Cynthia Nixon, an activist and actress best known for her role as Miranda Hobbes in HBO’s Sex in the City, announced on Monday that she is running for governor of New York.
She’ll be challenging incumbent Gov. Andrew Cuomo, who is seeking his third term, in the Democratic primary. The New York Times calls it a “huge undertaking,” given Cuomo’s political experience, his family legacy (his father Mario Cuomo was a three-term governor of New York), and his campaign war-chest of over $30 million.
While in some ways Nixon is a political neophyte — she has never run for, or held office before — the actress has been politically active on specific issues, including education, LGBT rights, and women’s rights for years.
Here’s what you need to know about Cynthia Nixon.
Beyond Miranda Hobbes: Who is Cynthia Nixon?
As she states in her ad, Cynthia Nixon was born in New York and raised in the Upper West Side with her mother. She attended Hunter College High School and then went to Barnard College of Columbia University. She began acting at age 12, and has acted on Broadway, on television, and in film. And has the EGT of an EGOT (Emmy, Grammy, Oscar, Tony). Nixon is also a breast cancer survivor.
Nixon has had serious relationships with both men and women, and in interviews has identified as bisexual. “I don’t pull out the ‘bisexual’ word because nobody likes the bisexuals,” she said in an interview in 2012. “Everybody likes to dump on the bisexuals.”
She was in a relationship with David Mozes from 1988 to 2003, and the couple have two children Samantha and Charles. She is currently married to political activist Christine Marinoni, and the two have a child named Max. Marinoni recently resigned from her role in as an adviser to the New York City Department of Education in Mayor Bill de Blasio’s administration.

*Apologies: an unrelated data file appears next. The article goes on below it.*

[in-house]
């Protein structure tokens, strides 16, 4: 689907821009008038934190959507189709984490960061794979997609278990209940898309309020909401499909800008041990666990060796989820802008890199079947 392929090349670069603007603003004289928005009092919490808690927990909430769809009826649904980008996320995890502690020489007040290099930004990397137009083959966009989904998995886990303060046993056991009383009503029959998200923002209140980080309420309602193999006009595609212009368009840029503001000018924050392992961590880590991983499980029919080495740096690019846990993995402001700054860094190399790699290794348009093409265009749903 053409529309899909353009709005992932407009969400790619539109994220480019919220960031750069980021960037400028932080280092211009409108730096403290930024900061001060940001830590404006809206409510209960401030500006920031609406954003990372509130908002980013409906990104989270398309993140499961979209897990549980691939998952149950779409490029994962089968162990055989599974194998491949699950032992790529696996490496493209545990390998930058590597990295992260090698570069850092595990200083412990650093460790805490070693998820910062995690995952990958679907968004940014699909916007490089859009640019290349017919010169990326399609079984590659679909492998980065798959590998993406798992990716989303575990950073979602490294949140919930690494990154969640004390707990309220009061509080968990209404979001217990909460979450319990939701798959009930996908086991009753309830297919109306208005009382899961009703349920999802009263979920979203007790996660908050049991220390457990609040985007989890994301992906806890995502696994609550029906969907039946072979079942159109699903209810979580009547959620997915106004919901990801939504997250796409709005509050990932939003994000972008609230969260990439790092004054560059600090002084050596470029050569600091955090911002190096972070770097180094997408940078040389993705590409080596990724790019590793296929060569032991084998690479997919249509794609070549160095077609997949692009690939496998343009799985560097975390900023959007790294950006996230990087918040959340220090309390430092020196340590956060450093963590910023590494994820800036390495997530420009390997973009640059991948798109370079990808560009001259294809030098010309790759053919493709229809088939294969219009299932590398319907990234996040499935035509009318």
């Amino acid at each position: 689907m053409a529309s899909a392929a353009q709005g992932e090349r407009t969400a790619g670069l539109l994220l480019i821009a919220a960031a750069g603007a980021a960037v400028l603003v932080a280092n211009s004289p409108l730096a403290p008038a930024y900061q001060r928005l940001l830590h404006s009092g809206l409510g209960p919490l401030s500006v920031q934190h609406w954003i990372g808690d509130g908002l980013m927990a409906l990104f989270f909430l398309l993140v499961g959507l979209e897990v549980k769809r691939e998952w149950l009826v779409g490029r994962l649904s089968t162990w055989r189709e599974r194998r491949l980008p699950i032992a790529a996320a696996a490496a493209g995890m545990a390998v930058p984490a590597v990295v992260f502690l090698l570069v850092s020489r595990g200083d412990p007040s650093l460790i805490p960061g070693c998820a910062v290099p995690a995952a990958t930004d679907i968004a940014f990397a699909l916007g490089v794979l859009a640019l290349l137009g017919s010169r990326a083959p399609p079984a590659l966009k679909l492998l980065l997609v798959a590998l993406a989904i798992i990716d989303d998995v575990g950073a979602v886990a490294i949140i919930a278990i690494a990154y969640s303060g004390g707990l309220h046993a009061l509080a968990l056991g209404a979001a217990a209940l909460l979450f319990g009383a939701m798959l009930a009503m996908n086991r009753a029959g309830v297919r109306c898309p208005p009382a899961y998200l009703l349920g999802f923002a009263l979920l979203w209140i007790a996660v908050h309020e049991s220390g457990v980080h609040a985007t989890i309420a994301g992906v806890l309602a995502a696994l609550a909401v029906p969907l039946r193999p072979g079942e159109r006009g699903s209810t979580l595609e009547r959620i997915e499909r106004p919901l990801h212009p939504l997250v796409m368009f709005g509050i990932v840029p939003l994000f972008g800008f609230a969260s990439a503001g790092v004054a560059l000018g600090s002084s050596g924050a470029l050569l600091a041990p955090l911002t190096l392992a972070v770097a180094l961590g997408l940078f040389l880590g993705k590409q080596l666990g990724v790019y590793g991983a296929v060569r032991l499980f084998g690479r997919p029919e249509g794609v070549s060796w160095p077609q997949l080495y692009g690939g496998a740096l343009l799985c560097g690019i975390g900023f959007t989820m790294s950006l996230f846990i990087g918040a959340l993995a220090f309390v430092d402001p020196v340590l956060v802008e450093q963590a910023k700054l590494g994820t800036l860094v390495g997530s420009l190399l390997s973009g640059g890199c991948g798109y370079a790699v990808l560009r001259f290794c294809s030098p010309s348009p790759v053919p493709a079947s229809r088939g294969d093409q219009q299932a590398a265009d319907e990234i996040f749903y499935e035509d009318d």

According to an interview she did with the Daily Beast in 2012, Nixon is not related to former President Richard Nixon — “at least that I know of,” she said.
“It was unpleasant to grow up with that name, especially after I discovered my family hated him so much,” Nixon said. “When I was little and didn’t know anything more about him other than he was the president, I liked sharing the name.”
What about Cynthia Nixon’s politics?
Nixon has been active in political circles surrounding the issues of education, LGBTQ rights, breast cancer awareness, and women’s health care.
She first made national headlines in politics when she became involved in the 2011 campaign to legalize same-same marriage in New York. During that campaign, she lobbied state lawmakers in Albany.
Beyond lobbying for marriage equality, Nixon was active in the Fight Back New York PAC, which works to get politicians who don’t support marriage equality out of office.
Both Nixon and her kids attended or attend New York City public schools. She is a spokesperson for the Alliance for Quality Education, and was recently outspoken against Gov. Cuomo’s recent proposed education budget
“Governor Cuomo had a chance today to put the next generation of New Yorkers first,” she said in a January 2018 AQE statement. “Instead, he proposed yet another budget that will keep New York at the bottom of the barrel when it comes to educational equity and justice. Governor Cuomo claims he has provided record increases in education funding, but in reality, he has created a record spending gap between the wealthiest and poorest school districts.”
In a 2006 profile in New York Magazine, Nixon was already known for her support of public schools and for taking public transportation.
“If you make the decision to send your kid to public school, don’t even look at private schools,” she told then-New York Magazine writer, now-New Yorker critic Emily Nussbaum. “Just shut the door. Just turn off the TV. And then you don’t even have to worry about preschool. You have to worry about what’s good for your kid, but you don’t have to worry about how to position yourself.”
Nixon has also been an advocate for women’s health care — both in her work on breast cancer awareness and reproductive rights. She has worked with Planned Parenthood, and in 2016 wrote an essay for TIME about her mother’s abortion and a woman’s right to choose.
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